More thoughts on the GDPR & backups

I’m doubling down on my opinion that the GDPR is not going to be able to force companies to “forget” people in their backups – especially personal data found inside an RDBMS or spreadsheet.  Let me explain.

Disclaimer: I’m not a lawyer. I’m a data protection expert, not a legal expert. I’ve read the GDPR quite a bit and have consulted a lawyer about my thoughts, but this should not be considered a legal opinion.  Just thinking out loud here.

Note: This article is one in a series about GDPR.  Here’s a list of articles so far: 

Personal data will be inside something

If a company is storing personal data on employees, customers, or prospects, that data will not be inside a discrete file for that customer.  For example, Amazon does not have a single Excel spreadsheet or database called “Curtis Preston’s data.” There is a customer database, purchasing database, browsing database, etc, and my data is many rows within these databases.

This is the way it is at all companies around the world. Personal data is stored inside files and databases that also store other personal data. It’s built into most filesystems to be able to search the content of all files, and it’s definitely built into RDBMSs to search their content. Therefore, to comply with a GDPR data portability request or a RTBF request with online data should be relatively straightforward.  Difficult, yes, but it’s simply a matter of identifying where personal data is stored and providing a process for searching it and expunging it if requested.  Backups, however, are a whole different thing.

Backups just store what they’re given

This is important to understand, especially when we are talking database backups. With few exceptions, backup products are handed an object and some metadata about that object. They don’t control the content or format of the object, nor do they have any knowledge what’s inside it.

That object could be a spreadsheet, the latest RMAN stream of data from Oracle, or the results of a dump database command from SQL Server. It’s just an object with some metadata. The backup product might be told what type of object it is, such as an RMAN stream, so it can know how to process it.  For example, it might deduplicate an Oracle RMAN stream different than a spreadsheet file.

But – and this is the important part – rarely does a backup product know anything about what’s inside that object, beyond what the metadata says.  This is especially true of RDBMSs.  A few products have done some extra effort to scan certain file types, such as spreadsheets, so they can provide “full text search” against those files. But, this is absolutely the exception, and I’m not aware of any that do that for relational databases.  Nor am I sure they could even do that, given that the personal data is already packed.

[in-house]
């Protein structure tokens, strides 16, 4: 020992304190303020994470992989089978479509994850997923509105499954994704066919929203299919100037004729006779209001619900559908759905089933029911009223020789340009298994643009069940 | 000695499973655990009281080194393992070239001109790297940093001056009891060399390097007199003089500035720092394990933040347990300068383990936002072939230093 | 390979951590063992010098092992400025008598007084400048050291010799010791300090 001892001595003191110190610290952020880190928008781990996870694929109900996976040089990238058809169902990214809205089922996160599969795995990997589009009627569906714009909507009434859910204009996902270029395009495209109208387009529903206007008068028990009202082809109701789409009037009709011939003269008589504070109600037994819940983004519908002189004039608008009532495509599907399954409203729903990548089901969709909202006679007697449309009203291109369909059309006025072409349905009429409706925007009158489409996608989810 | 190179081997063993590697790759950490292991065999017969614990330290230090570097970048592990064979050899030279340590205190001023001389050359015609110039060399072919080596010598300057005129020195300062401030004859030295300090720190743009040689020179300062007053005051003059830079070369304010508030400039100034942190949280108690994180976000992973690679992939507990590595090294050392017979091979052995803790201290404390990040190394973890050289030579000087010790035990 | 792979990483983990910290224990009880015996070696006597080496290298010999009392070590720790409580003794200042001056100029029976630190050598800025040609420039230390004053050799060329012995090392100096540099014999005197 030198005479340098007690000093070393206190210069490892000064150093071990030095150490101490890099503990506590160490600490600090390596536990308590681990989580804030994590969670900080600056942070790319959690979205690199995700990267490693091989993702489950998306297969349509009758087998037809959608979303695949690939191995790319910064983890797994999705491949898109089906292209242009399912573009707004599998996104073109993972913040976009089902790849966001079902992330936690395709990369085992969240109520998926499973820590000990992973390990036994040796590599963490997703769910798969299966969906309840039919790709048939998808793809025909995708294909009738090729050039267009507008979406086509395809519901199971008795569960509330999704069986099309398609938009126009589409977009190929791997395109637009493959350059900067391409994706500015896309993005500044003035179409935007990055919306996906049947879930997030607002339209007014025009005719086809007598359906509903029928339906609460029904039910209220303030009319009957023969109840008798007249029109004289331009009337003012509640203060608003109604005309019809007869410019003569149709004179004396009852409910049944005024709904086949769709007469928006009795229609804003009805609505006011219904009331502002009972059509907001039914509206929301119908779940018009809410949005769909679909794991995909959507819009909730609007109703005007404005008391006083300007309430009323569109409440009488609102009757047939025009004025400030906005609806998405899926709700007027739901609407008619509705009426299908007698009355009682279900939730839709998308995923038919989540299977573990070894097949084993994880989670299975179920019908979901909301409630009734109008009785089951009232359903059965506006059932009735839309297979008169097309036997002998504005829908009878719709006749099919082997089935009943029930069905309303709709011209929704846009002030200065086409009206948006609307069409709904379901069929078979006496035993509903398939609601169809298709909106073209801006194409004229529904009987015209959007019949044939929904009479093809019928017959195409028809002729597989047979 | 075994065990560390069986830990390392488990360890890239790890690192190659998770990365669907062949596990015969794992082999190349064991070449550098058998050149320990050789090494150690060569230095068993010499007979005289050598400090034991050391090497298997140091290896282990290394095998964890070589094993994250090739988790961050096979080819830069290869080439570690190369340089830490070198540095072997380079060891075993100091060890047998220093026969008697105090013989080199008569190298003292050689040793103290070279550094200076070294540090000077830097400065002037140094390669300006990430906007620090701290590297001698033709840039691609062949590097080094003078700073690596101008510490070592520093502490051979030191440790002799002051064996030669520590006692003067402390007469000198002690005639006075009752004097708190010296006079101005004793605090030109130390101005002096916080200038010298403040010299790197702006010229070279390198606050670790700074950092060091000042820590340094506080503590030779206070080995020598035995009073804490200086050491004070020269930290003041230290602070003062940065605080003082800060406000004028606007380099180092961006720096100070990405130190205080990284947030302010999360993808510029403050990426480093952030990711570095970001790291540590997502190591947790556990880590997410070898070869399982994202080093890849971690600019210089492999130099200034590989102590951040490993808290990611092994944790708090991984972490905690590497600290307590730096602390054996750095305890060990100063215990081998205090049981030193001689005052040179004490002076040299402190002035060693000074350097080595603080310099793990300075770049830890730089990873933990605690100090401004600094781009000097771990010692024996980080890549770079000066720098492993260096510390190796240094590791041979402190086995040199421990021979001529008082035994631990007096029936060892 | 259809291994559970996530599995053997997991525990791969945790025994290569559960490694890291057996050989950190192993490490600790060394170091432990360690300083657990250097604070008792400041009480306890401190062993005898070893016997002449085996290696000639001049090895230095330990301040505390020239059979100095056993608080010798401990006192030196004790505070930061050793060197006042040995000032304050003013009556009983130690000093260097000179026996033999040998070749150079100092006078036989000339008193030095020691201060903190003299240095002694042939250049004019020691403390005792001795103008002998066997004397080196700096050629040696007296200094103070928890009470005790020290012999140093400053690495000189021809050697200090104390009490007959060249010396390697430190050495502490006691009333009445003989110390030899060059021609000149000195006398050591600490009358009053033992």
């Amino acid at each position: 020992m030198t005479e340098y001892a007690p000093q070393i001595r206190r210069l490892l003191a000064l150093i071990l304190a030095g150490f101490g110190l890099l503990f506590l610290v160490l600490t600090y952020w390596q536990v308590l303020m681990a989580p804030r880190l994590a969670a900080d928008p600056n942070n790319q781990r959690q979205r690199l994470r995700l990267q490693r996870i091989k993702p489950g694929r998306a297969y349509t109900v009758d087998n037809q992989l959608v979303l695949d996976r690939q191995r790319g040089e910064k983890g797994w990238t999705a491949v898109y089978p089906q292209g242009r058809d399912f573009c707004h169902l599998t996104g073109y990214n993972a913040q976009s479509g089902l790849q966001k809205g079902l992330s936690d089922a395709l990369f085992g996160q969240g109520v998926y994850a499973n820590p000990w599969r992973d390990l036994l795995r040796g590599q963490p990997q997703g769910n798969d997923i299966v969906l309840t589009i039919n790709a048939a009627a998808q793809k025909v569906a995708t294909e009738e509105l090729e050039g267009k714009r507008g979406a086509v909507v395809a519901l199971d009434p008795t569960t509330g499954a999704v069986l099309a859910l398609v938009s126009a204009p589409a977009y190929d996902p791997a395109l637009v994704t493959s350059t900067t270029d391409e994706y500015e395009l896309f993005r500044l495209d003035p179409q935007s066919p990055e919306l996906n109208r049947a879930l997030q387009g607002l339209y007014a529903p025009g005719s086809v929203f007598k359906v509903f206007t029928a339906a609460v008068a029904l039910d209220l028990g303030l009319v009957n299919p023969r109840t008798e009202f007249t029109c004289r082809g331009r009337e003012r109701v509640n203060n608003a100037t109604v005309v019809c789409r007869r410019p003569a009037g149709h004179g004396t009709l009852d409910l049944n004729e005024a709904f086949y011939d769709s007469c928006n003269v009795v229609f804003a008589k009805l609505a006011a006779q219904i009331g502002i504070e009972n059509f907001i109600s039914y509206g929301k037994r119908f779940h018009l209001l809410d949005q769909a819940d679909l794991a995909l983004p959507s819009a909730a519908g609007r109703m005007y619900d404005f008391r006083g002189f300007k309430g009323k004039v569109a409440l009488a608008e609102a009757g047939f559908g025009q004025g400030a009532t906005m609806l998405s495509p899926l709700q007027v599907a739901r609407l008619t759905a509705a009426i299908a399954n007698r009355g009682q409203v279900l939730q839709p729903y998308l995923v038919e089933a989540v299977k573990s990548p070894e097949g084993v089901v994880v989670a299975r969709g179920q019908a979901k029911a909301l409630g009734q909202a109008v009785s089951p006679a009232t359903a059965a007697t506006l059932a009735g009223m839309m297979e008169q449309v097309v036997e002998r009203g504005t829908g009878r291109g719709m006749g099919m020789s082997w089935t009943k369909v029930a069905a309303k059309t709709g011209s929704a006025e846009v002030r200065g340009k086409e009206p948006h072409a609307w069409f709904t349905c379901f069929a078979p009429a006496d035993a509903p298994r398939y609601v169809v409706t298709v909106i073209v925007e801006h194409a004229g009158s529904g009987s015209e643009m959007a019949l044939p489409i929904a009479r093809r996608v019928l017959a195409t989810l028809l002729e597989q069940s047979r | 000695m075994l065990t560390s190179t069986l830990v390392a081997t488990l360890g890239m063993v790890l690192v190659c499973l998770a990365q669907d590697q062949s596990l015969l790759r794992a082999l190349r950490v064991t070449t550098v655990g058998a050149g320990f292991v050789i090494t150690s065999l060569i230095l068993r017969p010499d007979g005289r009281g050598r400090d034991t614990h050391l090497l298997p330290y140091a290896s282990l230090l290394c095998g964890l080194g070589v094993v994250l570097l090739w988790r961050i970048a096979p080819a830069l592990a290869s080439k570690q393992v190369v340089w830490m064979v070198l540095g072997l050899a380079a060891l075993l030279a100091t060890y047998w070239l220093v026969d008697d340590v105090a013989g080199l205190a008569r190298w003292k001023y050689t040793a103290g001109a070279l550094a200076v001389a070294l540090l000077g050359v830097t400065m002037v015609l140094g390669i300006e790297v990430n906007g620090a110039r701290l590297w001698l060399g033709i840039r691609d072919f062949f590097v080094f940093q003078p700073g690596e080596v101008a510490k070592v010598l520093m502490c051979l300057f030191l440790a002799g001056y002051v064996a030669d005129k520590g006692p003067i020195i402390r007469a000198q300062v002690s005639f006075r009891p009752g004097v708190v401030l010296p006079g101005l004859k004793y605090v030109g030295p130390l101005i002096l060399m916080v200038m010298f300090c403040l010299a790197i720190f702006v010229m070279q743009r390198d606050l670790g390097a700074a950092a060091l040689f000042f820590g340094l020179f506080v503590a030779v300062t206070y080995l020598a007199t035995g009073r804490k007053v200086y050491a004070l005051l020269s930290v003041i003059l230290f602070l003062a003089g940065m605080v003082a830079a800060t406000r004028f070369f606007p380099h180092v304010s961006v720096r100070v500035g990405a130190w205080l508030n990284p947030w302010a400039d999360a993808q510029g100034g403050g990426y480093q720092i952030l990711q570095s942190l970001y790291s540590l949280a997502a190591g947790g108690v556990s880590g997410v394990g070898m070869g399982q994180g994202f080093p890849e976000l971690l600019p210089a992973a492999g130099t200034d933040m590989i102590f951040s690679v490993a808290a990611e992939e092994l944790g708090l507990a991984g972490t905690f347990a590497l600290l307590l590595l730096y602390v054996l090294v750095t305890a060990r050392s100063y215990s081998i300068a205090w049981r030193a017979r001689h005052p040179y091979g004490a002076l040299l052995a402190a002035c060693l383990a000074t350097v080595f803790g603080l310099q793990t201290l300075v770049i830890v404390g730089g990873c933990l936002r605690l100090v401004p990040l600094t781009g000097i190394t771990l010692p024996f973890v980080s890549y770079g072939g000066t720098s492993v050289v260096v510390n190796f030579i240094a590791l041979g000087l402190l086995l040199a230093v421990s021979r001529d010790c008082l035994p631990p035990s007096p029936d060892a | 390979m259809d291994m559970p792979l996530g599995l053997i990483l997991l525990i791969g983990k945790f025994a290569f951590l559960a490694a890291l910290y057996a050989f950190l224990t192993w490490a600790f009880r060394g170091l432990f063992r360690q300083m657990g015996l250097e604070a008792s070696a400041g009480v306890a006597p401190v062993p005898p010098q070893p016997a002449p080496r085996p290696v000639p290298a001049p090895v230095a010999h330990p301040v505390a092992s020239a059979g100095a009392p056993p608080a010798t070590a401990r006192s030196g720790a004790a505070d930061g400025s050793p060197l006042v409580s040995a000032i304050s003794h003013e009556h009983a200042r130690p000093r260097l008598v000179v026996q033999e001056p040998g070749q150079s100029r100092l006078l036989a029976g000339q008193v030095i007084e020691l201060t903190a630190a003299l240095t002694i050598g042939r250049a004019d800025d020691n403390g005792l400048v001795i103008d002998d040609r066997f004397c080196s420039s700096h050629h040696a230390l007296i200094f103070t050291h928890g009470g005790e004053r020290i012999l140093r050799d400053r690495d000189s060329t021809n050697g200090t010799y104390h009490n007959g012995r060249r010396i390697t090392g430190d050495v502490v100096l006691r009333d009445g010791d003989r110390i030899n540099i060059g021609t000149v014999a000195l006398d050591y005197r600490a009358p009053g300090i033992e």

In addition, the object that backup software is handed is often just a block or few that was changed in a file, VM, or database since the last time it was backed up.  They might not even know where that block fits inside the whole, nor do they have the info to figure that out.

MS Office files have structure

Let’s assume we solve the above problem. The backup software would have to unpack the file, extract the personal data in question, then repack the file.  For example, a Microsoft Office is actually a .ZIP file with some XML files inside of it.  The backup software would have to unzip the .ZIP file, take the appropriate data out of the XML file, then rezip the file – all without making the file unreadable when it saves it again.

Relational databases have more structure

Relational databases have the concept of referential integrity.  When the database is open, this is not a problem when you delete record X.  It will automatically delete any references to record X so there aren’t any referential integrity problems. It will also update any indices that reference those references.  Easy peasy.

That’s impossible to do when the database is a bunch of objects in a backup. First, it requires the backup software to know much more about the format of the file than it needed to know before. It then would need to be able to delete a record, any references to that record, and any indices referencing that record, and it would need to do that for every RDBMS it supports.  I just don’t see this being a good idea.

Clean on restore

The first idea – as discussed in my last few blog posts – is for there to be a process to track any data that needs to be deleted (e.g. any records of Curtis Preston w/birthday of 01/01/01, at IP address 1.1.1.1, etc.), and then delete them on restore. Today this will need to be a manual process, but as has already been mentioned, it could be built into the backup software itself.  It’s a monumental task, but it’s much easier to open, read, and write a file when it’s in a filesystem.  And it’s much easier to run some SQL commands than it is to learn the internal structure of a database.

Just stop using your backups as archives!

This whole problem is caused by people keeping their backups far longer than they should. If you used backups for restores of data from the last, say, 90 days, and then used archive software for data older than that – this would not be a problem.  Everything I mentioned above doesn’t pertain to archives.  Archives by design are given information, not blobs of data.

They are given emails and records from a database, not a backup stream from the database. Yes, they are also given files like spreadsheets, but they are expected to parse those files and get the data inside.  It’s part of the design. An archive systems is also given far fewer objects to parse, so it has time to do all that extra parsing and storing.